Better Choices

I ended the last post with “Don’t forget, you can buy and eat whatever you like.” I stand by that, but I want to acknowledge that if you have a food allergy or autoimmune disorder then it’s obviously not true. In the case of those conditions, there are certainly right and wrong/deadly choices.

In general, I do think it’s helpful to distinguish between right choices and better choices. If you’ve tried a diet before, you know that most diets are obsessed with right choices and promise to help you make them more often. If you consistently make right choices, they say, you’ll achieve the goals you set for yourself and the diet will work. Making right choices all the time is unrealistic and exhausting to attempt. And when you make a wrong choice, it’s easy to get discouraged. I think that’s a big part of why diets don’t work: placing arbitrary restrictions on what you will and will not eat is not a sustainable way of going about living your life.

What I’m saying is that you have real power here, and the real power you have is the power of choice, and what’s most important is figuring out how to choose better.

When you’re learning about food, consider the source. Documentaries, government agencies, cookbooks, or blogs all have an agenda: they want you to choose a way of consuming that is in line with their beliefs about food. Or, in the case of the government agency, they don’t care what you do they just need you to drink a glass of milk with dinner every night so that the lobbyists are happy. It’s up to you whether or not to pick up what they’re putting down.

Better choices are different than right choices because they allow for gray areas. I don’t digest dairy very well anymore, but cheese is amazing and I refuse to remove it from my life. Some would say the right choice would be to avoid cheese altogether, but I think the better choice for me is to reduce the amount of dairy I eat overall so I can still enjoy the cheeses every now and then.

If you strive for better choices rather than right choices, I think you’ll find it easier to kick (or form) the food habits you want, and that the changes are more sustainable and long-lasting. If you push information about health and food trends through the filter of better choices, you can build a lifestyle of eating well by comparing options to your food goals.

Do you have any food goals? If you don’t think you do, think about whether or not you’ve ever said something like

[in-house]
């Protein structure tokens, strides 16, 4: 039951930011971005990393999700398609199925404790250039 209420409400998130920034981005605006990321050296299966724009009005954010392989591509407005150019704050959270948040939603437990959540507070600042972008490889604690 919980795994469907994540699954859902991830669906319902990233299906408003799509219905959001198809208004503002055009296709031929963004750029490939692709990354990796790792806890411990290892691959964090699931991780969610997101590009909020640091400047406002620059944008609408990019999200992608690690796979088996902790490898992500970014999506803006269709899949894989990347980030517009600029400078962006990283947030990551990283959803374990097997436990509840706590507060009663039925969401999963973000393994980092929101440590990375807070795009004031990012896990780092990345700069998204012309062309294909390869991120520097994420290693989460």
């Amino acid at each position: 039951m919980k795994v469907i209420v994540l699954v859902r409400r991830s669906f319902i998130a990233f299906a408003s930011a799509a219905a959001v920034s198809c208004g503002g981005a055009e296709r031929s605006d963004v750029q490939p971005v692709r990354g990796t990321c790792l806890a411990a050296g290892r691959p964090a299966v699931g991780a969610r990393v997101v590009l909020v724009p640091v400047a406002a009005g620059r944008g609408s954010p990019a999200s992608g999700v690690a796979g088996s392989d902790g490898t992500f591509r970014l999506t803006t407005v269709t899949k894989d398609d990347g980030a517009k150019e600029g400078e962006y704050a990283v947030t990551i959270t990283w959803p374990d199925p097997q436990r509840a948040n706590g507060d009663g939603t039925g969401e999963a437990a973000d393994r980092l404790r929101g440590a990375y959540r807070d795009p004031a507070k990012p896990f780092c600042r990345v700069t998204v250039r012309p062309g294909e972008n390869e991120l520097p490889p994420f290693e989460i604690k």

• I wish I was better at cooking, or at least enjoyed trying to cook
  • If I could lose like five pounds that would be great
  • I wonder if there’s a way to only eat one slice of pizza
  • What’s all this buzz about Vitamin C
  • I’m sure vegetables can be delicious, but I don’t know how to make them taste like anything but sadness
  • What are macros, and is it OK to fry them
  • So sugar is in everything, huh
  • I’ve always wanted to try a fad diet, but they’re all so dumb

…then I’d say you’ve considered creating what I’m calling a food goal.

Say your food goal is to become a more responsible consumer. Instead of trying to clean up every item on your weekly grocery list, start with one item at a time. Learn about where that food comes from, what the labels mean, and what options you have at your store. For me, eggs were the best place to start because we eat them almost every morning. I learned the better choice at my grocery store was a brand that had gone to the trouble of becoming Certified Humane, and that that label actually meant something. Does this mean that I refuse to eat eggs that aren’t Certified Humane? Well, no. That would mean that I couldn’t have fast-food breakfast sandwiches or some my favorite diner meals, and that isn’t the way I want to go about life. But if I’m in charge of buying eggs for my family or for a trip with friends, you best believe I’m going to grab the Certified Humane eggs if they’re available because I’ve decided it’s the better choice.

In case you’d like to give this a try yourself, here’s a short list of things you can start making better choices about when it comes to food. Pick one at a time and work on it until you feel like you’re ready to try another one.

  • Any animal product (start with something you eat regularly like bacon or ground beef or fish filets)
  • Milk (even if you’re already drinking plant-based, you can probably up the ante by looking into how your milk of choice is produced)
  • Your favorite veggie (maybe shopping in season is cheaper)
  • Deli meat (what even is “inverted sugar”)
  • Snacks (finding alternatives with less junk)
  • Sugar and salt (scaling back intake of either might be relevant to a food goal)
  • Bread (if it lasts for a month, there’s room for improvement)

Next week, I’ll share some other ideas for making better choices. Let me know if you’ve done something like this before, I’d love to talk about it!